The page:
If you thought it was tough to determine intent on the Hansen/Hossa play, good luck with this one.
Ross Johnston of the Moncton Wildcats is battling with Brian Lovell of the Halifax Mooseheads when his stick somehow gets wedged between the glass and the divider.
With Lovell down but rising, Johnston summons the strength of Arthur pulling Excalibur from The Stone, and wrenches his stick free. And it comes out hot. With a baseball swing motion, he clubs Lovell across the face, promptly breaking his jaw.
There wasn’t a penalty on the play, but he’s since been suspended indefinitely while the league reviews the play.
That is either terrible luck, or terribly violent. I have no idea.
While Marc Savard (allegedly) found him delicious, Dan Carcillo is unlikely to do any biting of his own as he has a total of approximately three teeth.
The human mouth is a filthy, filthy place. So is a hockey player once they’re more than a few minutes into a game, and the combination of the two is a not-uncommon occurrence in the NHL. Mikhail Grabovski’s (alleged) biting of Max Pacioretty’s arm, Alex Burrows’ (obvious) biting of Patrice Bergeron’s finger, Marc Savard’s (repeated) biting of everyone’s everything, and countless other incidents of mouth versus body part have grossed us all out year after year.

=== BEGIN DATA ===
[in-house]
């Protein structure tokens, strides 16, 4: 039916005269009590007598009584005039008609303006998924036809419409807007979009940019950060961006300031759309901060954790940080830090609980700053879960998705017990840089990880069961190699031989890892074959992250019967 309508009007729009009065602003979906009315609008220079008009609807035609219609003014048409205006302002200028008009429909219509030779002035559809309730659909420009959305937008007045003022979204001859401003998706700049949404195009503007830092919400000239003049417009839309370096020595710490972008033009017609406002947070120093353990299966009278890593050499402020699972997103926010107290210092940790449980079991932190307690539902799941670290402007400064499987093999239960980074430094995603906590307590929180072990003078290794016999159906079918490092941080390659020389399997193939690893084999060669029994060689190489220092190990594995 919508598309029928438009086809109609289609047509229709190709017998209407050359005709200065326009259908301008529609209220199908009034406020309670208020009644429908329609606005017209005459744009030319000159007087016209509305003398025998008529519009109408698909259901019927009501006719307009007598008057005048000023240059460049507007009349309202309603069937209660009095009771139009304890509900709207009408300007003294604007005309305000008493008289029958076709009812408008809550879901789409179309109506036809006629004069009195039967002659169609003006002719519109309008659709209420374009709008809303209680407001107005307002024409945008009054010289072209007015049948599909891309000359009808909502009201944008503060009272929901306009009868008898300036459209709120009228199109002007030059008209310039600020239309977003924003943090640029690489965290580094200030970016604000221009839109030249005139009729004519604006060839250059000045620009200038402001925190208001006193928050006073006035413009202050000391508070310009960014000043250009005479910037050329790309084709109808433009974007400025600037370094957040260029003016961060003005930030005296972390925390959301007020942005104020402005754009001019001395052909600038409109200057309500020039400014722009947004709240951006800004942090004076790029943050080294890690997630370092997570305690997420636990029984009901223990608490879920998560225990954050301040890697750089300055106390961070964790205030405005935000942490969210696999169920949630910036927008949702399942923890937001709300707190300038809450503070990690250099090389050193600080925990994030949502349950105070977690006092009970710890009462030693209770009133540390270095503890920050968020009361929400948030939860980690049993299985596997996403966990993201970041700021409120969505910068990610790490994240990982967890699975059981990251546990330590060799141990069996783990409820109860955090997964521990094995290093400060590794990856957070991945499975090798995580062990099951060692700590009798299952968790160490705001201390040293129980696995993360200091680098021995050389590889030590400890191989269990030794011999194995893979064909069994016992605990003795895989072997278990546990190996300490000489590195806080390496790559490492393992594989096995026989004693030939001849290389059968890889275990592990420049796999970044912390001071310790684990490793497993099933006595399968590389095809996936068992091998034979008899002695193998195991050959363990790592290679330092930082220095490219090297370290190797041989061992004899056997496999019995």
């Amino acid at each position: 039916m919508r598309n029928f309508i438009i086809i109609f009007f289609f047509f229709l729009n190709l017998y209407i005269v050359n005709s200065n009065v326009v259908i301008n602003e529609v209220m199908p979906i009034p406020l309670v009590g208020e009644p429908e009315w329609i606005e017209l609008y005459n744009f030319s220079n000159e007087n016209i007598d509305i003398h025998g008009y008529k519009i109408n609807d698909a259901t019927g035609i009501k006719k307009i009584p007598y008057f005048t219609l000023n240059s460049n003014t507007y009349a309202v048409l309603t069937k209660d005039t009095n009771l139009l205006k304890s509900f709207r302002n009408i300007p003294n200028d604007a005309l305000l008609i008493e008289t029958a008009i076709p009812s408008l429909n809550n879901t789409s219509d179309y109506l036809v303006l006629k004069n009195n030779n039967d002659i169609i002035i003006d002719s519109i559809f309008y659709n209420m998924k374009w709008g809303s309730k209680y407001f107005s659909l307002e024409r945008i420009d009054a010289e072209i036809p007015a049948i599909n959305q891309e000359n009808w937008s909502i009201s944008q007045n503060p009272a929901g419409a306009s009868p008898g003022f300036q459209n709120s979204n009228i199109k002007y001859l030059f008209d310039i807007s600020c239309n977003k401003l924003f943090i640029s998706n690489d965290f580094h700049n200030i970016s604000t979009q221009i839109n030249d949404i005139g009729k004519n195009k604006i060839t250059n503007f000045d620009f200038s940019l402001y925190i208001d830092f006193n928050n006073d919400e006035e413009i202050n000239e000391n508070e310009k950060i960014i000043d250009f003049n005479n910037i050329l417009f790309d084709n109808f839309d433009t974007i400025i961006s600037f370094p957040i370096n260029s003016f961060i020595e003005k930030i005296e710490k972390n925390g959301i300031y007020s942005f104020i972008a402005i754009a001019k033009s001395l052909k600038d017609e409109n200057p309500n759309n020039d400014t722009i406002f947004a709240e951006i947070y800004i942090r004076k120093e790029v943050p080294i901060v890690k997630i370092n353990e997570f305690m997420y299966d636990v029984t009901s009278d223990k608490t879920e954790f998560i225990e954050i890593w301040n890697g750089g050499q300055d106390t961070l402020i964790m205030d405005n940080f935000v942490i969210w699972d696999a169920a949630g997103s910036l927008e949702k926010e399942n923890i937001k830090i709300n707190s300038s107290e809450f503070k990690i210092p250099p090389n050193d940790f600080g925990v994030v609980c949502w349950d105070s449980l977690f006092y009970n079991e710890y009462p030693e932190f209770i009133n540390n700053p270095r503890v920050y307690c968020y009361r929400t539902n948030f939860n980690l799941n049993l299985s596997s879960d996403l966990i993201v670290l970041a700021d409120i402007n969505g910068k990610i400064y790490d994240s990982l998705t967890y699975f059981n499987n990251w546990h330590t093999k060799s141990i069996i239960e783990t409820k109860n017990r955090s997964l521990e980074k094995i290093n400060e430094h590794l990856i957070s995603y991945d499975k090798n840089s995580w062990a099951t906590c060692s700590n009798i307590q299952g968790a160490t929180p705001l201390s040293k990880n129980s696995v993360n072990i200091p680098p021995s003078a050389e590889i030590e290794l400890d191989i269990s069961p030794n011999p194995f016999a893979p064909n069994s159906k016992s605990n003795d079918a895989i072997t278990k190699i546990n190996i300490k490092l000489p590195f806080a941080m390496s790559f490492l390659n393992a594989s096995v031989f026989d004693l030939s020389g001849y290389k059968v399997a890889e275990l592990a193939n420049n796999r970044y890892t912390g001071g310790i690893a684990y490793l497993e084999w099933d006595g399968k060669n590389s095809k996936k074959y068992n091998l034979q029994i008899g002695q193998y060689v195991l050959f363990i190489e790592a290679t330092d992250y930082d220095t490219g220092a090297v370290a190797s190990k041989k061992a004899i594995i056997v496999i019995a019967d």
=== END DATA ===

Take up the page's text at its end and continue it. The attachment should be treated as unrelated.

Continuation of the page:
And so it was that Evgeni Malkin’s pronouncement earlier this summer that Sidney Crosby would consider playing overseas if there is a lockout was proven to be prophecy, confirmed by the NHL’s golden boy himself.
Why? He’s finally feeling healthy (“It’s been really good,” he told Dave Molinari of the Pittsburgh Post-Gazette. “Nothing. I’ve been feeling 100 percent. It feels good to not have to think about that, and to work as hard as you want. It’s been really good.”), and, due to all that time he missed with a goofy brain in the last two seasons — 101 of 164 possible games — he apparently feels it might be best to not just sit around collecting escrow checks and waiting for the owners to remove the chains and padlocks from its teams’ rinks. And apparently, he looked very good indeed in working out with his teammates ahead of a trip to New York. Read the rest of this entry »
"Bauer Bumps." Yes, I have huge, gross feet, and yes, taking a picture of your heel is hard.
The sport of hockey shapes the landscape of a player’s body over time, and not necessarily for the better. In fact, it kinda makes us semi-mutants.
While your average rec player may not get the chance to look like Ryan Kesler or Zdeno Chara in ESPN the Magazine – lean, athletic, and cut – most of us do have a few other things in common. Let’s take a look, shall we?
Bauer Bumps (Shown above – the technical term is “Haglund’s Deformity,” also occasionally referred to as heel spurs. In the years since I’ve stopped playing, they’ve gone down considerably. I wear sandals every day and live in the desert. Please ignore the rest of my foot.) Read the rest of this entry »
Brendan Gaunce may be the best two-way center prospect in this draft. He is widely acknowledged as an elite prospect, he is an imposing 6-foot-2, 215 pound body and he plays PHYSICAL. Scouts have been quick to heap praise on him, even going as far as saying that he is the prototype of what a team wants to build around. Read the rest of this entry »